‘Sometimes I just want to crawl under a rock. It seems as if that is the safest place; the hardness of the rock will protect me from what I don’t want to face and I don’t need to exert energy into doing anything anyone asks of me. I can escape to the darkness this rock shield provides and be alive in my own world without a care.’
If you are finding yourself stuck between a rock and a hard place, one might miss out on what the world truly has to offer if the rock is more securely fastened as a cover. True humanism entitles every individual the notion that human traits such as caring, loyalty, compassion, and affection, to name a few, are every day facets of life. The rock is a band aid, while the cure is immersing the self in familiar surroundings with people of like interests. Gaining trust through fellow human beings is one of the hardest steps to take, but the long term pay-off is immeasurable.
‘I’ve been broken with trust in the past, there is no way I can turn to anyone now.’ Farthest from the truth, in fact, and on the contrary those broken trusts are in the past; the present is what matters. There are always new encounters and new relationships ready to unfold. There was a saying once upon a time “There are no strangers here, only friends who have not yet met.” This is something I take with me as a positive affirmation that there is always going to be someone available, should the need arise to reach out.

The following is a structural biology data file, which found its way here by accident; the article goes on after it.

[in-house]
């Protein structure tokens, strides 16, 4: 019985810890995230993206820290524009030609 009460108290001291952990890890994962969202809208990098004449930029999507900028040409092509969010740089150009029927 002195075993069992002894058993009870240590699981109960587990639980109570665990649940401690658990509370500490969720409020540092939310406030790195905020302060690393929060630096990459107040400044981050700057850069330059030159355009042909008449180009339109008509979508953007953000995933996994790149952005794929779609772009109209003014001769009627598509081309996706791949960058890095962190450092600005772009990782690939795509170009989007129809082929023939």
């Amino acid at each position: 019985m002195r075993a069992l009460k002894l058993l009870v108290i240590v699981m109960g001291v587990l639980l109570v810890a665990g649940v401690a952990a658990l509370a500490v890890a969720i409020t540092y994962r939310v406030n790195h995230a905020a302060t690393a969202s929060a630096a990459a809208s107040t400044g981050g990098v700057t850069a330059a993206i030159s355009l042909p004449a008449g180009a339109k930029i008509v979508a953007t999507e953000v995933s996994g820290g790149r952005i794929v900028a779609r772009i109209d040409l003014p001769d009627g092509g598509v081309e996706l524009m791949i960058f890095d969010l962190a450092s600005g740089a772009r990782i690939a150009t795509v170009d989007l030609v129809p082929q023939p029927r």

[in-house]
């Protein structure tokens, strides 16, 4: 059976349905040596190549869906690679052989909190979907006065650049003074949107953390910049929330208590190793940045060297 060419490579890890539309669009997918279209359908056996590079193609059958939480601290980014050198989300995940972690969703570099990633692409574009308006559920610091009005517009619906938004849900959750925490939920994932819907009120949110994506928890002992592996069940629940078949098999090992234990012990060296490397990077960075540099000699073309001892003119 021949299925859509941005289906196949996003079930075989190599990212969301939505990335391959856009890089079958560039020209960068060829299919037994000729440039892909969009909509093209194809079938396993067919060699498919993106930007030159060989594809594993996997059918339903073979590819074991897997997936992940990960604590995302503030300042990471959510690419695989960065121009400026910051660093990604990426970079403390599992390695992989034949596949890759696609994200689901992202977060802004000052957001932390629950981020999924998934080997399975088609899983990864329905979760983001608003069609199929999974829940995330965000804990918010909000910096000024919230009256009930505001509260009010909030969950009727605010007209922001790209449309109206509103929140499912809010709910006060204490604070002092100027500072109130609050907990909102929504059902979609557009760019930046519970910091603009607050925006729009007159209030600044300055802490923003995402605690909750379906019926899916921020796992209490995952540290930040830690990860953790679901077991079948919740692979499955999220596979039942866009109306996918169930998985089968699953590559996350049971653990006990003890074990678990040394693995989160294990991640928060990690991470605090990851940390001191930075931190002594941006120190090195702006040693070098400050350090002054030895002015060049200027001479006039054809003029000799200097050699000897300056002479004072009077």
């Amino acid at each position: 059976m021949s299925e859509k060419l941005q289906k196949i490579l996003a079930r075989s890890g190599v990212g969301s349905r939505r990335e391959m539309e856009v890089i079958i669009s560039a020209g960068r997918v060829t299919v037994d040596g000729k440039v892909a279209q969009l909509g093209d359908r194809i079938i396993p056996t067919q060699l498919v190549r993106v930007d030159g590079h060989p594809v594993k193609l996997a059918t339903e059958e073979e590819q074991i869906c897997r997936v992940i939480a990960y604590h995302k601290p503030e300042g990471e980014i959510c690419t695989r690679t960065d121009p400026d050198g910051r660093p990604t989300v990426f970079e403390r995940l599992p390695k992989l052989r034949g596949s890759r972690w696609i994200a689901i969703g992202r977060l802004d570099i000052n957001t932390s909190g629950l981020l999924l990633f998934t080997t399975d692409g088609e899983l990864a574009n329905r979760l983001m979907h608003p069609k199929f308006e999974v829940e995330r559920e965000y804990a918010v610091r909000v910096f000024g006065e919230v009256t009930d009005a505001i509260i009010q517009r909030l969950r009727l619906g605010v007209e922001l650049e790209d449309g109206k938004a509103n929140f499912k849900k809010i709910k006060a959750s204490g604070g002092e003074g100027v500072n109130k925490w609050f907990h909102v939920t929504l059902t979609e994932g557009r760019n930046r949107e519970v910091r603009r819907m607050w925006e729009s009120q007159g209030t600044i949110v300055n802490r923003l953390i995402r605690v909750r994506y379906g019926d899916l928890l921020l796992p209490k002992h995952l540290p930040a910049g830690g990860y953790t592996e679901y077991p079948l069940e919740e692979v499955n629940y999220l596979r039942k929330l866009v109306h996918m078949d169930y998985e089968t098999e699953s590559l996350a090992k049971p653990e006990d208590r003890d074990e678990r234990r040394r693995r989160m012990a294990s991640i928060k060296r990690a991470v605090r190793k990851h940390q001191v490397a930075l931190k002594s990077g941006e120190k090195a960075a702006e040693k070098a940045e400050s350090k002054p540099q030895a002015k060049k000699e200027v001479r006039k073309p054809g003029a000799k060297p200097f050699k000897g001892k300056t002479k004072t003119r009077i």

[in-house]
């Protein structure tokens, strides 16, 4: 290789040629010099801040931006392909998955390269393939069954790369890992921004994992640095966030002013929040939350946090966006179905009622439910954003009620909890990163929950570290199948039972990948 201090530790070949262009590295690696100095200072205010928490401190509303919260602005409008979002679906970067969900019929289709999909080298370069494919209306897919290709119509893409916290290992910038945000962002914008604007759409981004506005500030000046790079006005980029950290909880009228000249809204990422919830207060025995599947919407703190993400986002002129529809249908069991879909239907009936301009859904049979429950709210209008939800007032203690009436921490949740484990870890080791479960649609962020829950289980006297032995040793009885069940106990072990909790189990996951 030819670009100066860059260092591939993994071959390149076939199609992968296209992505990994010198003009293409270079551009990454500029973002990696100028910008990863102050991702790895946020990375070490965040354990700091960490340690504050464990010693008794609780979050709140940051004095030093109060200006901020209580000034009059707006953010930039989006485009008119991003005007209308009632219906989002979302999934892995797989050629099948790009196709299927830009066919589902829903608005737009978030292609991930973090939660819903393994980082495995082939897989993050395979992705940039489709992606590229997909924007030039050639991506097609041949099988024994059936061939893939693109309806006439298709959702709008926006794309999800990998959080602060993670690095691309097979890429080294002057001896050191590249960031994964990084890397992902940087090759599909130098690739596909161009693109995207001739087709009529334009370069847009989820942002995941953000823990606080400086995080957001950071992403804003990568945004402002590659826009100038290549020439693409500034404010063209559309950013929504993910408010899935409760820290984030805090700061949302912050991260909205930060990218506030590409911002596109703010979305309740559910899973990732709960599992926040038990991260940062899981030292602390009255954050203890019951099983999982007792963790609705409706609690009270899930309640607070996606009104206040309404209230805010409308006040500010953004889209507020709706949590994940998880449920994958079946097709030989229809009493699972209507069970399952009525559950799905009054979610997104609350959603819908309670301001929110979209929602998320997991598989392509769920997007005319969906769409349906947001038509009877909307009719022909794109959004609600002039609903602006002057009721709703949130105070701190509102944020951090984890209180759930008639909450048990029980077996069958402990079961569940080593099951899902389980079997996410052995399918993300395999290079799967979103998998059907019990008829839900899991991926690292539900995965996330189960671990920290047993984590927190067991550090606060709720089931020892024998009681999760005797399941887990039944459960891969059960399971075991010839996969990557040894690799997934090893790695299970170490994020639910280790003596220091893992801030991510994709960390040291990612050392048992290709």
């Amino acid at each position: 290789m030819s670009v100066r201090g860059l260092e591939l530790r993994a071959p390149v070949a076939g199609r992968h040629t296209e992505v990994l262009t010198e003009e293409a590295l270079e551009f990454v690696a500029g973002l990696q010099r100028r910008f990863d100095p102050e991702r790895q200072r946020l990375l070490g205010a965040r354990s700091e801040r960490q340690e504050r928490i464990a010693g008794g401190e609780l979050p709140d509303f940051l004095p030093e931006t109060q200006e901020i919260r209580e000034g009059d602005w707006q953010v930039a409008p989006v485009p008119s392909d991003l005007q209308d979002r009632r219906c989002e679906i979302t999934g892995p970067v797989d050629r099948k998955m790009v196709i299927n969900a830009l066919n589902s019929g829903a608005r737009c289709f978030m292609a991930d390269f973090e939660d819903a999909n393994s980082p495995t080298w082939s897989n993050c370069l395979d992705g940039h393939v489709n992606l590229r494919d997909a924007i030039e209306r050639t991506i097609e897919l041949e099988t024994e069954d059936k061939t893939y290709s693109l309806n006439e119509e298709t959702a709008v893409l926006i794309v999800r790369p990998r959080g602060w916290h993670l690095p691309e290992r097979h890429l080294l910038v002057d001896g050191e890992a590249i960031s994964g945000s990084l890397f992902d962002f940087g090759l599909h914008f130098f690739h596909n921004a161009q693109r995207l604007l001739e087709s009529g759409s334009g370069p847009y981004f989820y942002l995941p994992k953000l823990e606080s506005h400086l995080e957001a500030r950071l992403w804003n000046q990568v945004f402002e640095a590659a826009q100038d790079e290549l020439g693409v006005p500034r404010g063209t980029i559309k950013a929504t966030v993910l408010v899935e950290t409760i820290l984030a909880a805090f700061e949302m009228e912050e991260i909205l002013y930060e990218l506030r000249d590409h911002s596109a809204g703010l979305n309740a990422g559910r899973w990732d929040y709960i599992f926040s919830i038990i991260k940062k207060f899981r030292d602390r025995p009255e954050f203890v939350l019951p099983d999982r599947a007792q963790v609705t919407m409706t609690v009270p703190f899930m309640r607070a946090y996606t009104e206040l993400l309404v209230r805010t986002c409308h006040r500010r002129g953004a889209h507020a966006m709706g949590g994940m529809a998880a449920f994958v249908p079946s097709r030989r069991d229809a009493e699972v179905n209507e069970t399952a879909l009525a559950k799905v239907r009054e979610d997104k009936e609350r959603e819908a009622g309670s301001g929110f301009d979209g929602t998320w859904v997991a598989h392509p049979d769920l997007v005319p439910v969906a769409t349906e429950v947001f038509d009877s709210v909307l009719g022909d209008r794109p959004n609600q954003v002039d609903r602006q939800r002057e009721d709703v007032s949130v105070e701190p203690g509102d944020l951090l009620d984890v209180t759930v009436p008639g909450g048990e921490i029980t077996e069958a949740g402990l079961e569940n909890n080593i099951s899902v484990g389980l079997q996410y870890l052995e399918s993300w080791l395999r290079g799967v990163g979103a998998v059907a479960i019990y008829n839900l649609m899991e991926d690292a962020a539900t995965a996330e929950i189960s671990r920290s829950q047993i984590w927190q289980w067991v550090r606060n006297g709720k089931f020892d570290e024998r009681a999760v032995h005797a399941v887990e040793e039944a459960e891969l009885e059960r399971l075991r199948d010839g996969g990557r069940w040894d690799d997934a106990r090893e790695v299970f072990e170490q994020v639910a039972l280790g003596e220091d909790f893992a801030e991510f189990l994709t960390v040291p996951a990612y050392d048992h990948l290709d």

Trust, especially where family and friends are concerned, is something innate that people are willing to give, given the chance. This is generally speaking, of course, how to go about it varies from person to person, and situation to situation. The trust factor is taking that step to find out what works best for you. The catch is not letting negative outcomes ruin the chance for further trust initiatives. Trust in yourself that you will gain positive insight to living a fuller and rich life, and trust in those around you that they will be there to help guide, listen, and take that step with you.